Cuban Oil May be Key to Ending US Embargo
Deepwater oil drilling off the coast of Cuba is expected to start in September 2011, which is raising some questions about the continuation of the US-Cuba trade embargo.
About a half-dozen foreign oil companies have contracted with Cubato explore for deepwater crude oil. Spanish-owned Repsol will be the first to begin offshore drilling. Zarubezhneft, a Russian state-owned oil company, is also expected to start drilling in 2011. Cuba’s waters may contain large amounts of lighter, sweet crude oil (the country’s onshore drilling produces mainly heavy crude which is more expensive to refine). Cuba has said that its untapped offshore oil fields may contain about 20 billion barrels of oil. The US Geological Survey has estimated about 5 billion barrels.
However vast the reserves, the US will not be participating in exploration. Or will it? Just how big do the oil reserves have to be before the US lifts it embargo with Cuba?
Some Americans say the US should not lift the embargo until Cuba has enacted democratic reforms, oil or no oil. Two Florida Senators have even crafted legislation to punish any US companies that participate in Cuba’s oil development. Florida politicians say that ending the embargo would alienate voters; many older Cuban-Americans still have anti-Castro sentiments. However, younger generations of Americans and Cuban-Americans increasingly support weakening the embargo.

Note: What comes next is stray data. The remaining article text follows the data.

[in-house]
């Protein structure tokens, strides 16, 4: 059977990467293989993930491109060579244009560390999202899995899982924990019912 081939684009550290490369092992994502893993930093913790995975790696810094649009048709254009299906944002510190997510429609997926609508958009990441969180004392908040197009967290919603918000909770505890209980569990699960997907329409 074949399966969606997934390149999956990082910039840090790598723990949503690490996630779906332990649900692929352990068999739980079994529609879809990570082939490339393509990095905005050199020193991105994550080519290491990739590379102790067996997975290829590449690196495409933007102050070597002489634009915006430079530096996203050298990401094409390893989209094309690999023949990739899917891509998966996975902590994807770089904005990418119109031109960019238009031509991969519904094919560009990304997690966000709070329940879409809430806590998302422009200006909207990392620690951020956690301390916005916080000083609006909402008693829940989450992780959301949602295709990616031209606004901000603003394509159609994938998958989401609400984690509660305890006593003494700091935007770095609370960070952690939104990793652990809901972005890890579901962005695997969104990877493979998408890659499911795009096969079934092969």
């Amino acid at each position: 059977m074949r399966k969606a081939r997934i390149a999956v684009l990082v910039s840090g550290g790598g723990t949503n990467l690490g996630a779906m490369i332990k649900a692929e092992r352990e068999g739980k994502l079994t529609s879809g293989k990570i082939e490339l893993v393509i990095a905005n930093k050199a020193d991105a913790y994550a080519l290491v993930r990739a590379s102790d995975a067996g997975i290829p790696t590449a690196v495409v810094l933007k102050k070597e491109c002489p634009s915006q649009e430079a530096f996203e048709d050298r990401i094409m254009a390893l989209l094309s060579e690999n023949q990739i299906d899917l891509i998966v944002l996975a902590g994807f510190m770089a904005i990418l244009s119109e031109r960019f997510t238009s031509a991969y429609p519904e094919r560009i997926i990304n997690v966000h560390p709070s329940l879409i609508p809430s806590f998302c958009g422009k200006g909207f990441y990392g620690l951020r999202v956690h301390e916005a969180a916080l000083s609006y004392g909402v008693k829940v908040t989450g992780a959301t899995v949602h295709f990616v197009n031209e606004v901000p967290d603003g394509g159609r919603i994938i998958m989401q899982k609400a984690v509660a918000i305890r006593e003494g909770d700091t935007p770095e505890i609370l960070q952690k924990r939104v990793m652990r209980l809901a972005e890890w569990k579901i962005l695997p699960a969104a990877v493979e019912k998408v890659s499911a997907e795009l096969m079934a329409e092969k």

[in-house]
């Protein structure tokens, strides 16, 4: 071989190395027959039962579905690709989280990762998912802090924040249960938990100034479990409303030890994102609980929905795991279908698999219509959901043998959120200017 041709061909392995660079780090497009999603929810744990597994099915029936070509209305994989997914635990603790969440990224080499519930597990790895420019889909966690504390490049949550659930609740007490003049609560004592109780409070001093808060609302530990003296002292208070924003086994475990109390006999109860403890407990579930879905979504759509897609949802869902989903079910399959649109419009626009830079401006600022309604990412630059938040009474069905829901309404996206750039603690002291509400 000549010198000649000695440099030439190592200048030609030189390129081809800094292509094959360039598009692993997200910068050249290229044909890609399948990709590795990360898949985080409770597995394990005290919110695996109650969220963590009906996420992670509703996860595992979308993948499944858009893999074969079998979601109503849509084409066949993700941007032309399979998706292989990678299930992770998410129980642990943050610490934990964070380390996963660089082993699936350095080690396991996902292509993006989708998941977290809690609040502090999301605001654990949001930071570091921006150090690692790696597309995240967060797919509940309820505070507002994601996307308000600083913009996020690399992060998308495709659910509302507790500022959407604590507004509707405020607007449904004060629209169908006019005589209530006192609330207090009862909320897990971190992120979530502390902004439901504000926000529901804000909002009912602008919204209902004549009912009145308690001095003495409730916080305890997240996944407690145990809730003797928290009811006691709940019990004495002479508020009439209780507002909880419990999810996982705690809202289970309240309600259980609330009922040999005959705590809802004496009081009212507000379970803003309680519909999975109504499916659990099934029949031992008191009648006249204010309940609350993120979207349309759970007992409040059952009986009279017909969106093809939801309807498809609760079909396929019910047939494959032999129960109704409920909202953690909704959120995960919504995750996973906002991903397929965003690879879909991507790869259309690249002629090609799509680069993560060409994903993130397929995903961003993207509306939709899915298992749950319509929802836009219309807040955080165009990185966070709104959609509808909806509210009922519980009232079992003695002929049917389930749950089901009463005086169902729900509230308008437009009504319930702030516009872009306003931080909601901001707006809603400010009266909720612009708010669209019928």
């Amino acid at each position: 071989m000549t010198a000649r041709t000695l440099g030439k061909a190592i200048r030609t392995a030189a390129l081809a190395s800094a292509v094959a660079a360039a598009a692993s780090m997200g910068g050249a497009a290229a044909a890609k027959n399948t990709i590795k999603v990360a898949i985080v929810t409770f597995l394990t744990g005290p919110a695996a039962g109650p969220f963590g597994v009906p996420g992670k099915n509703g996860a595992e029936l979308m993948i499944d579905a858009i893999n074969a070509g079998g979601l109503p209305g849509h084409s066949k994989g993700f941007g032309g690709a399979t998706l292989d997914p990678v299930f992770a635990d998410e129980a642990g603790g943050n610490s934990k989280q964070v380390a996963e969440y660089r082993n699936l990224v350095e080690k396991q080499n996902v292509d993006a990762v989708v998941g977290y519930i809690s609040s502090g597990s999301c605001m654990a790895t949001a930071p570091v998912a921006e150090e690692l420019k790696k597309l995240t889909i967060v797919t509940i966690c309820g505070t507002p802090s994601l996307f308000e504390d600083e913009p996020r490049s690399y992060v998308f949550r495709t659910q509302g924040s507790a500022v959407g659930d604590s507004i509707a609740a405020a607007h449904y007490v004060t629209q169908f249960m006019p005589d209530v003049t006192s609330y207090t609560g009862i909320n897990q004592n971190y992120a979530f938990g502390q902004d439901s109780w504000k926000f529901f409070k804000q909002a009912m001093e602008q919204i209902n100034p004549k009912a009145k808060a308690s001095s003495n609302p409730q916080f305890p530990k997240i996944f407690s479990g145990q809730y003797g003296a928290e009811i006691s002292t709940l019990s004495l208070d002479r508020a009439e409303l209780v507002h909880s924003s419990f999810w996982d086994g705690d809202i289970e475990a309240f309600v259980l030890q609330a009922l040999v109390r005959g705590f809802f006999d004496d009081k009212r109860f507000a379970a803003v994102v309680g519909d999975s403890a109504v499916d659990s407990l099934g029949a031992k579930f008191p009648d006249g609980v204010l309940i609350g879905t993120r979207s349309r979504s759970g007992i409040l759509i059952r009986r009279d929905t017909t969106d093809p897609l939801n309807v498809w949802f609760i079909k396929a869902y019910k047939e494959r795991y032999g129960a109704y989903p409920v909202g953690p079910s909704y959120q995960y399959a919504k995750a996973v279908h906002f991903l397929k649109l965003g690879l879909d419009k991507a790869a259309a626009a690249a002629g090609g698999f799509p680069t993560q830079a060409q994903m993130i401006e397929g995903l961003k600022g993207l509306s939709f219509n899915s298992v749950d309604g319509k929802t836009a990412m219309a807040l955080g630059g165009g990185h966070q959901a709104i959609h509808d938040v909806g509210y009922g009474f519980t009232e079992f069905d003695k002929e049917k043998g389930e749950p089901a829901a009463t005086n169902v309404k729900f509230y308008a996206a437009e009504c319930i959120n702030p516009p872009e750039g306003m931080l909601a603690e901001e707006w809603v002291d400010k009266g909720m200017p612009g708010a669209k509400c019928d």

Personally, it’s hard for me to believe the US would miss out on an opportunity to explore for oilso close to home. I’m not a gung ho oil company supporter or a “drill, baby, drill” advocate, but I guess the anti-communism view is a bit lost on me when it comes to international trade. (China, one of the US’ biggest trading partners, is a communist state after all.) Then again, I am not a Cuban-American, nor was I born when the trade embargo was enacted in the 1960s.
Time (and oil discoveries) will tell if the US will finally end the Cuban trade embargo. If large reserves are discovered, I’m sure oil and gas industry lobbyists will ramp up efforts to eliminate the embargo. Environmental groups will also weigh in. Vast Cuban oil reserves could force politicians to take a side on the embargo issues, but I doubt there will be any changes to the US’ trade policies with Cuba until after 2012 elections.
Photo by Phil Guest, used under a CC-Share Alike license.